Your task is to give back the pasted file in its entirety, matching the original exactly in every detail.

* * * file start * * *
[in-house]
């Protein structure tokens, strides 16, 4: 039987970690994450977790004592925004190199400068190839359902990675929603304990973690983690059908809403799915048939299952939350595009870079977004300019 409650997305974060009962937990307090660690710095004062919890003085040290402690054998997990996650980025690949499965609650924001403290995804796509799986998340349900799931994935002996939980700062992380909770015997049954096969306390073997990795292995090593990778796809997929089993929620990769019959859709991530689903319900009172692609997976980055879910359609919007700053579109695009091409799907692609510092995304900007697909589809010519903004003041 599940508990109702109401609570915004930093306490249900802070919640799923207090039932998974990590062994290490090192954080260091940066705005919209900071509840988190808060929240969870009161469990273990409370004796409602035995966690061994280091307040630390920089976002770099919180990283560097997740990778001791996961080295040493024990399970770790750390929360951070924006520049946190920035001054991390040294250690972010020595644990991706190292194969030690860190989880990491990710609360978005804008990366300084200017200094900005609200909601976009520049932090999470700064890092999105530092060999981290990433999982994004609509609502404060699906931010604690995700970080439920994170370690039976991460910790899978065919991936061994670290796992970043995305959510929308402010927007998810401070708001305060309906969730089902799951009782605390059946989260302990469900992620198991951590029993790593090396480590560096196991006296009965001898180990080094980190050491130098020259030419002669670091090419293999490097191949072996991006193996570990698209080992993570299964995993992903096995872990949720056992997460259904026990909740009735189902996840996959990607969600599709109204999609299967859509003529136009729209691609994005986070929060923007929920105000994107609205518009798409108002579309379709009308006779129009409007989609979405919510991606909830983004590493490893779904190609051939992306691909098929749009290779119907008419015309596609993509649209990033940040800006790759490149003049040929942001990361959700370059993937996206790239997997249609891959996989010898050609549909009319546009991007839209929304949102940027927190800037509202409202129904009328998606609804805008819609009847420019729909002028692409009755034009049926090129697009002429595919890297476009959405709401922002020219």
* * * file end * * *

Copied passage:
[in-house]
């Protein structure tokens, strides 16, 4: 039987970690994450977790004592925004190199400068190839359902990675929603304990973690983690059908809403799915048939299952939350595009870079977004300019 409650997305974060009962937990307090660690710095004062919890003085040290402690054998997990996650980025690949499965609650924001403290995804796509799986998340349900799931994935002996939980700062992380909770015997049954096969306390073997990795292995090593990778796809997929089993929620990769019959859709991530689903319900009172692609997976980055879910359609919007700053579109695009091409799907692609510092995304900007697909589809010519903004003041 599940508990109702109401609570915004930093306490249900802070919640799923207090039932998974990590062994290490090192954080260091940066705005919209900071509840988190808060929240969870009161469990273990409370004796409602035995966690061994280091307040630390920089976002770099919180990283560097997740990778001791996961080295040493024990399970770790750390929360951070924006520049946190920035001054991390040294250690972010020595644990991706190292194969030690860190989880990491990710609360978005804008990366300084200017200094900005609200909601976009520049932090999470700064890092999105530092060999981290990433999982994004609509609502404060699906931010604690995700970080439920994170370690039976991460910790899978065919991936061994670290796992970043995305959510929308402010927007998810401070708001305060309906969730089902799951009782605390059946989260302990469900992620198991951590029993790593090396480590560096196991006296009965001898180990080094980190050491130098020259030419002669670091090419293999490097191949072996991006193996570990698209080992993570299964995993992903096995872990949720056992997460259904026990909740009735189902996840996959990607969600599709109204999609299967859509003529136009729209691609994005986070929060923007929920105000994107609205518009798409108002579309379709009308006779129009409007989609979405919510991606909830983004590493490893779904190609051939992306691909098929749009290779119907008419015309596609993509649209990033940040800006790759490149003049040929942001990361959700370059993937996206790239997997249609891959996989010898050609549909009319546009991007839209929304949102940027927190800037509202409202129904009328998606609804805008819609009847420019729909002028692409009755034009049926090129697009002429595919890297476009959405709401922002020219």